In management, we are always dealing with problems. If everything always went smooth and there were no problems, we wouldn’t have jobs. It’s what we do, we manage.

Just because we’re in the business of solving problems, doesn’t mean we take on everything.  Time is our most precious resource, and often we waste it by taking on problems we shouldn’t.

If a subordinate comes to you with a problem, be careful not to take ownership.

This tends to happen more with junior level employees. Often they are afraid to make decisions and take action. The tendency as managers is to jump in and help the team member. Be careful, by jumping in to help, you may be doing more harm than good.

Empower your subordinates to make decisions and solve problems. If they continue to look to you for help, they aren’t learning and growing. We help our employees by not taking on their problems. We help them learn how to resolve issues on their own.

Build trust with your team members by letting them know it’s okay to make mistakes. Show empathy and offer advice, but let them know you expect they will resolve their issues. By not taking on their issues, you free up time to work on your management responsibilities.

For a great resource on this topic, see William Onken’s and Donald Wass’s HBR article here.

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50% of your meetings are a waste of time!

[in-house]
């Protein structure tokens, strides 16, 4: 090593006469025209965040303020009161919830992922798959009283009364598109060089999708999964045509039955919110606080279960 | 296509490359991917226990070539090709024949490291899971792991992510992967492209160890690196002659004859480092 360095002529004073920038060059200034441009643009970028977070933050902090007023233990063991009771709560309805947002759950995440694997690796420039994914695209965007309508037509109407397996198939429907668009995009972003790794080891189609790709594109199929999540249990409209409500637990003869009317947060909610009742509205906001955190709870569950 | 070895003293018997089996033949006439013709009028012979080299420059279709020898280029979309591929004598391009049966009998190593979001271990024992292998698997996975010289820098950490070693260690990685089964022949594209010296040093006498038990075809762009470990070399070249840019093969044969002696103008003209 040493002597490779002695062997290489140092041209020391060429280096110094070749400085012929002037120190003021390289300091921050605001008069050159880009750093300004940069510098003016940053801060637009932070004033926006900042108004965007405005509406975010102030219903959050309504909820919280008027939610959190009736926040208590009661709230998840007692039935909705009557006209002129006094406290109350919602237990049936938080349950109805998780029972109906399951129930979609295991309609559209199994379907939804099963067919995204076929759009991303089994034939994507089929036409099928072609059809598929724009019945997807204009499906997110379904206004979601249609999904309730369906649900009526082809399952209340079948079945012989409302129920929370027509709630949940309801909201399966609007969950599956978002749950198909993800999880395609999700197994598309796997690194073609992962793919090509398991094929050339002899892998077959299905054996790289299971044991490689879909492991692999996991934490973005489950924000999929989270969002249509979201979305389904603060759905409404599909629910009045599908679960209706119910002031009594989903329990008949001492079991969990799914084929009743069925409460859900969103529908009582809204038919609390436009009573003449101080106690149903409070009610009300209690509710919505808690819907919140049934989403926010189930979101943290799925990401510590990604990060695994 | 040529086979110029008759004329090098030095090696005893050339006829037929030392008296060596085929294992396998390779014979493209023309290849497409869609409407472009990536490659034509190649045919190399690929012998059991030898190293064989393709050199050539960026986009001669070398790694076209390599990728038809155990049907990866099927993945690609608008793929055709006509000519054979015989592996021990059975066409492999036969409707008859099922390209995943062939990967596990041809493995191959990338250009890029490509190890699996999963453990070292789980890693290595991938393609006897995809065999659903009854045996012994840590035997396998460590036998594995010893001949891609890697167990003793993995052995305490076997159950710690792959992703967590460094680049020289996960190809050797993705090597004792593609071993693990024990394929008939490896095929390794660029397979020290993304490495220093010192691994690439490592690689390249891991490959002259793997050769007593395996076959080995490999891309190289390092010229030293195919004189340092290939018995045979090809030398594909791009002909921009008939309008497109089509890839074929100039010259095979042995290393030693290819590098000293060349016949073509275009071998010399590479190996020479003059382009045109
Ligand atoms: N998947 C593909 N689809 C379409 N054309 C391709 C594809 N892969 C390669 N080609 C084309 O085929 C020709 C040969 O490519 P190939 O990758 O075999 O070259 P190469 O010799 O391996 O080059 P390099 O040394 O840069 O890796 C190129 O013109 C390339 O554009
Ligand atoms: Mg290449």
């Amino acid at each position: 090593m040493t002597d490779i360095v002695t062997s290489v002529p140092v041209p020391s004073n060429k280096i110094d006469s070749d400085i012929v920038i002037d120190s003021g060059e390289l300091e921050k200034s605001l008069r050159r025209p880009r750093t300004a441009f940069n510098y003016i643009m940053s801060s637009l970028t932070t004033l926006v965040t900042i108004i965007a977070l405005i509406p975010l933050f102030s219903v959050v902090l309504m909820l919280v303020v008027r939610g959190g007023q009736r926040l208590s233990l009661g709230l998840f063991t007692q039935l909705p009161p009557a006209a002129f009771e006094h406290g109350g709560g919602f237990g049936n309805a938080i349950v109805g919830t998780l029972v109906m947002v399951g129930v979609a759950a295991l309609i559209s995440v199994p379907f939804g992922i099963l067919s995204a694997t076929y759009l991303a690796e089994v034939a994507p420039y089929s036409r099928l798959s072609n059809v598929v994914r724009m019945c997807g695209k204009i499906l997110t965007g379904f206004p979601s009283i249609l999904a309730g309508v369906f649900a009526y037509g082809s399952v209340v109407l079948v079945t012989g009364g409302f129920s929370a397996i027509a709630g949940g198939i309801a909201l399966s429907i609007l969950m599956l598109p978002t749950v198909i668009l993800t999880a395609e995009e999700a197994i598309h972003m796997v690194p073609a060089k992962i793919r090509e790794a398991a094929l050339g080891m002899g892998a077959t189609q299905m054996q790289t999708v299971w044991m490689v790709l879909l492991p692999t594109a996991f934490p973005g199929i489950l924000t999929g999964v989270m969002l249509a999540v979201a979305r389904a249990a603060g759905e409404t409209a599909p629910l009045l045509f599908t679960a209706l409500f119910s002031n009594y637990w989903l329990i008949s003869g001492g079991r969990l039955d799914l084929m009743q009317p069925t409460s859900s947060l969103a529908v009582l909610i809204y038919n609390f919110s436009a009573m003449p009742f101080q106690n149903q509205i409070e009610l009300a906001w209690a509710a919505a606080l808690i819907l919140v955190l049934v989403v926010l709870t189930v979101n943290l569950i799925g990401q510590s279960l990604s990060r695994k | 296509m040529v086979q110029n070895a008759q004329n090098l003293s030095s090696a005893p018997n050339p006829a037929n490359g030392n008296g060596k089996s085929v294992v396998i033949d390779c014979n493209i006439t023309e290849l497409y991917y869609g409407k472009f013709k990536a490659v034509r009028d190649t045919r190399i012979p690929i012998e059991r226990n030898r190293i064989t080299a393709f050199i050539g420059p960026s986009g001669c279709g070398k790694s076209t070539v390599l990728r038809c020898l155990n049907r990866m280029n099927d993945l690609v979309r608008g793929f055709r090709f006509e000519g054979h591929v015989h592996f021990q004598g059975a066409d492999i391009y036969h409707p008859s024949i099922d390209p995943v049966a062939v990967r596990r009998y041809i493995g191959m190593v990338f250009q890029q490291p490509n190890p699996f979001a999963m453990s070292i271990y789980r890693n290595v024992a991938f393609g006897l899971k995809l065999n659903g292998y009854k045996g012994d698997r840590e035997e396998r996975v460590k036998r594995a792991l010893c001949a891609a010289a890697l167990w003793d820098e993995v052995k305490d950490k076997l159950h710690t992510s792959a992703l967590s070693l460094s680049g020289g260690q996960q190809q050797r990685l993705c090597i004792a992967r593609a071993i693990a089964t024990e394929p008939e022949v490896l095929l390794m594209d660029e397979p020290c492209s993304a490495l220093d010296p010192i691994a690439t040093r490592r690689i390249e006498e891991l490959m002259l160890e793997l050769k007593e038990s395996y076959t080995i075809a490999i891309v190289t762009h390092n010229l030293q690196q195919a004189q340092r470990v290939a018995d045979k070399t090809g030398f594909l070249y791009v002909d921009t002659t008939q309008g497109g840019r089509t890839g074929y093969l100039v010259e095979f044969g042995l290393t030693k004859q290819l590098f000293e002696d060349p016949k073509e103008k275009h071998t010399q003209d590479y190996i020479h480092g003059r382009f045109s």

Clutter! It shows up in all areas of our lives. At home, it’s easy to recognize clutter. When I arrive home at night, I can see when clutter starts building up in the kitchen and living room. I blame it on my 3 year old. At work, a different type of clutter happens and it’s harder to recognize.

I’m referring to meetings. We love to fill our calendars with meetings. The problem is that most meetings we attend don’t add value. Yes, when we first scheduled them, they seemed like a good idea. We then discover, after 1 or 2 meetings, they are unnecessary. Yet, we continue to attend them, knowing we are wasting our time.

Think about it. How many meetings do you attend where you provide the same updates, to the same people?

Observe people’s behavior when you are in meetings. Are they engaged and having a dialogue? Or is everyone looking down and frustrated? If the latter is true, there’s a good chance the meeting needs to go.

Time is our most precious resource and we can’t afford wasting it in meetings that don’t add value. Take a good look at your calendar and sit down with your colleagues to review the meetings. Decide what meetings are unnecessary, then get rid of them!